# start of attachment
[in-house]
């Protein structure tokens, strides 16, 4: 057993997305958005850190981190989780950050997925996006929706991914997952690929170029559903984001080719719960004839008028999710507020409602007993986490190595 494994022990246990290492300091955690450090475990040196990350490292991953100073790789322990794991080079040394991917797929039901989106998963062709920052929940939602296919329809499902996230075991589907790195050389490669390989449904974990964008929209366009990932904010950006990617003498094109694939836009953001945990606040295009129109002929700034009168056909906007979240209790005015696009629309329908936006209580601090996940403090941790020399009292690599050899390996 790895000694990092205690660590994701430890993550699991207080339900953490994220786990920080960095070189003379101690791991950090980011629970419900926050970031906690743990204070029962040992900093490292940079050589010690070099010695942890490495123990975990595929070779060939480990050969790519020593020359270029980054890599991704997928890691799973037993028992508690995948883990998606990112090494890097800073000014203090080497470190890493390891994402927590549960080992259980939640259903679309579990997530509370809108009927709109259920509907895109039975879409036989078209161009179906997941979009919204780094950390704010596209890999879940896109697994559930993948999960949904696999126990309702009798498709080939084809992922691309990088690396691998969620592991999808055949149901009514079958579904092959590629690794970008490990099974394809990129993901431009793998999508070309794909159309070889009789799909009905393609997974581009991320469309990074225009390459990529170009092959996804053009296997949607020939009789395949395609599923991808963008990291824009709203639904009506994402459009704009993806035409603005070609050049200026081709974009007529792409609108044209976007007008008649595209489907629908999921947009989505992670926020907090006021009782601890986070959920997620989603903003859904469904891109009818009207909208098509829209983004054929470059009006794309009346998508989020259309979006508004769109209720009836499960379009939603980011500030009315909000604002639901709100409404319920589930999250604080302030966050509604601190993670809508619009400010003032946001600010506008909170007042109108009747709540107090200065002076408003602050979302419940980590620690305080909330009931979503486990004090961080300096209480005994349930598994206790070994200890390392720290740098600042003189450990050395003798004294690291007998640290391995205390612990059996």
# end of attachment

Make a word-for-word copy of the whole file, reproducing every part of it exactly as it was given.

[in-house]
């Protein structure tokens, strides 16, 4: 057993997305958005850190981190989780950050997925996006929706991914997952690929170029559903984001080719719960004839008028999710507020409602007993986490190595 494994022990246990290492300091955690450090475990040196990350490292991953100073790789322990794991080079040394991917797929039901989106998963062709920052929940939602296919329809499902996230075991589907790195050389490669390989449904974990964008929209366009990932904010950006990617003498094109694939836009953001945990606040295009129109002929700034009168056909906007979240209790005015696009629309329908936006209580601090996940403090941790020399009292690599050899390996 790895000694990092205690660590994701430890993550699991207080339900953490994220786990920080960095070189003379101690791991950090980011629970419900926050970031906690743990204070029962040992900093490292940079050589010690070099010695942890490495123990975990595929070779060939480990050969790519020593020359270029980054890599991704997928890691799973037993028992508690995948883990998606990112090494890097800073000014203090080497470190890493390891994402927590549960080992259980939640259903679309579990997530509370809108009927709109259920509907895109039975879409036989078209161009179906997941979009919204780094950390704010596209890999879940896109697994559930993948999960949904696999126990309702009798498709080939084809992922691309990088690396691998969620592991999808055949149901009514079958579904092959590629690794970008490990099974394809990129993901431009793998999508070309794909159309070889009789799909009905393609997974581009991320469309990074225009390459990529170009092959996804053009296997949607020939009789395949395609599923991808963008990291824009709203639904009506994402459009704009993806035409603005070609050049200026081709974009007529792409609108044209976007007008008649595209489907629908999921947009989505992670926020907090006021009782601890986070959920997620989603903003859904469904891109009818009207909208098509829209983004054929470059009006794309009346998508989020259309979006508004769109209720009836499960379009939603980011500030009315909000604002639901709100409404319920589930999250604080302030966050509604601190993670809508619009400010003032946001600010506008909170007042109108009747709540107090200065002076408003602050979302419940980590620690305080909330009931979503486990004090961080300096209480005994349930598994206790070994200890390392720290740098600042003189450990050395003798004294690291007998640290391995205390612990059996």